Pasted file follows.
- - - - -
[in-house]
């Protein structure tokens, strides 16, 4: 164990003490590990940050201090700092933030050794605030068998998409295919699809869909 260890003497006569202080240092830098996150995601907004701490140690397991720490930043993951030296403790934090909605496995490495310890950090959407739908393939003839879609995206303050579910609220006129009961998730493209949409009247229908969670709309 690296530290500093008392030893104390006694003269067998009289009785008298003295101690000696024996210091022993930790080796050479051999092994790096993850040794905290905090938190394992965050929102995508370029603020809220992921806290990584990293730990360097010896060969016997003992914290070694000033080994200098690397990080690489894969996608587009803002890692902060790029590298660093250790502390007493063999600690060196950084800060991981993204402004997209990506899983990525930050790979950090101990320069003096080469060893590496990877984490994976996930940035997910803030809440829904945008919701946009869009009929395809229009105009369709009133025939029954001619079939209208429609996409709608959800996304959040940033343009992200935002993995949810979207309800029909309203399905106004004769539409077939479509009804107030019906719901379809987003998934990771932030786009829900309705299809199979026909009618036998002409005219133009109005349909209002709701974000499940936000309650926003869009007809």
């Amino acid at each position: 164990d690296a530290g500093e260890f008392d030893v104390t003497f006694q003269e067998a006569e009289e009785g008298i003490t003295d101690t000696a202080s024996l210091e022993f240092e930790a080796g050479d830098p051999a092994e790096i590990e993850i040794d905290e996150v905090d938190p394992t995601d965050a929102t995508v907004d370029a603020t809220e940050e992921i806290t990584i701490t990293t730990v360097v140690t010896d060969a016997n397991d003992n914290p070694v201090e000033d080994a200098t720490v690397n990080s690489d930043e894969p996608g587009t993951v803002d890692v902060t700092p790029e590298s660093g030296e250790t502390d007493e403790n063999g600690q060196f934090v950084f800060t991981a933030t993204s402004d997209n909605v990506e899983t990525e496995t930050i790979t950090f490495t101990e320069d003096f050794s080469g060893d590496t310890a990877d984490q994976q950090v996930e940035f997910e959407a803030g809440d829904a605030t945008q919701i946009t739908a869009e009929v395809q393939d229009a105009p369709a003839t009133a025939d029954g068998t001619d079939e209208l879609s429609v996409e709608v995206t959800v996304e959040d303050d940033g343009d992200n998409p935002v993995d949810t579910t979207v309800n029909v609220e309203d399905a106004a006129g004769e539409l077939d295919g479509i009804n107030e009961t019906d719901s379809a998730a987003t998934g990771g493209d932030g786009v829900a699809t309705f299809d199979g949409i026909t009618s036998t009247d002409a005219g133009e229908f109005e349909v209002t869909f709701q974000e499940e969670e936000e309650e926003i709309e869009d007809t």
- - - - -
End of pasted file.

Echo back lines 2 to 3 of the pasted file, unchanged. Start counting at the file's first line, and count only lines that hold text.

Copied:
């Protein structure tokens, strides 16, 4: 164990003490590990940050201090700092933030050794605030068998998409295919699809869909 260890003497006569202080240092830098996150995601907004701490140690397991720490930043993951030296403790934090909605496995490495310890950090959407739908393939003839879609995206303050579910609220006129009961998730493209949409009247229908969670709309 690296530290500093008392030893104390006694003269067998009289009785008298003295101690000696024996210091022993930790080796050479051999092994790096993850040794905290905090938190394992965050929102995508370029603020809220992921806290990584990293730990360097010896060969016997003992914290070694000033080994200098690397990080690489894969996608587009803002890692902060790029590298660093250790502390007493063999600690060196950084800060991981993204402004997209990506899983990525930050790979950090101990320069003096080469060893590496990877984490994976996930940035997910803030809440829904945008919701946009869009009929395809229009105009369709009133025939029954001619079939209208429609996409709608959800996304959040940033343009992200935002993995949810979207309800029909309203399905106004004769539409077939479509009804107030019906719901379809987003998934990771932030786009829900309705299809199979026909009618036998002409005219133009109005349909209002709701974000499940936000309650926003869009007809």
């Amino acid at each position: 164990d690296a530290g500093e260890f008392d030893v104390t003497f006694q003269e067998a006569e009289e009785g008298i003490t003295d101690t000696a202080s024996l210091e022993f240092e930790a080796g050479d830098p051999a092994e790096i590990e993850i040794d905290e996150v905090d938190p394992t995601d965050a929102t995508v907004d370029a603020t809220e940050e992921i806290t990584i701490t990293t730990v360097v140690t010896d060969a016997n397991d003992n914290p070694v201090e000033d080994a200098t720490v690397n990080s690489d930043e894969p996608g587009t993951v803002d890692v902060t700092p790029e590298s660093g030296e250790t502390d007493e403790n063999g600690q060196f934090v950084f800060t991981a933030t993204s402004d997209n909605v990506e899983t990525e496995t930050i790979t950090f490495t101990e320069d003096f050794s080469g060893d590496t310890a990877d984490q994976q950090v996930e940035f997910e959407a803030g809440d829904a605030t945008q919701i946009t739908a869009e009929v395809q393939d229009a105009p369709a003839t009133a025939d029954g068998t001619d079939e209208l879609s429609v996409e709608v995206t959800v996304e959040d303050d940033g343009d992200n998409p935002v993995d949810t579910t979207v309800n029909v609220e309203d399905a106004a006129g004769e539409l077939d295919g479509i009804n107030e009961t019906d719901s379809a998730a987003t998934g990771g493209d932030g786009v829900a699809t309705f299809d199979g949409i026909t009618s036998t009247d002409a005219g133009e229908f109005e349909v209002t869909f709701q974000e499940e969670e936000e309650e926003i709309e869009d007809t």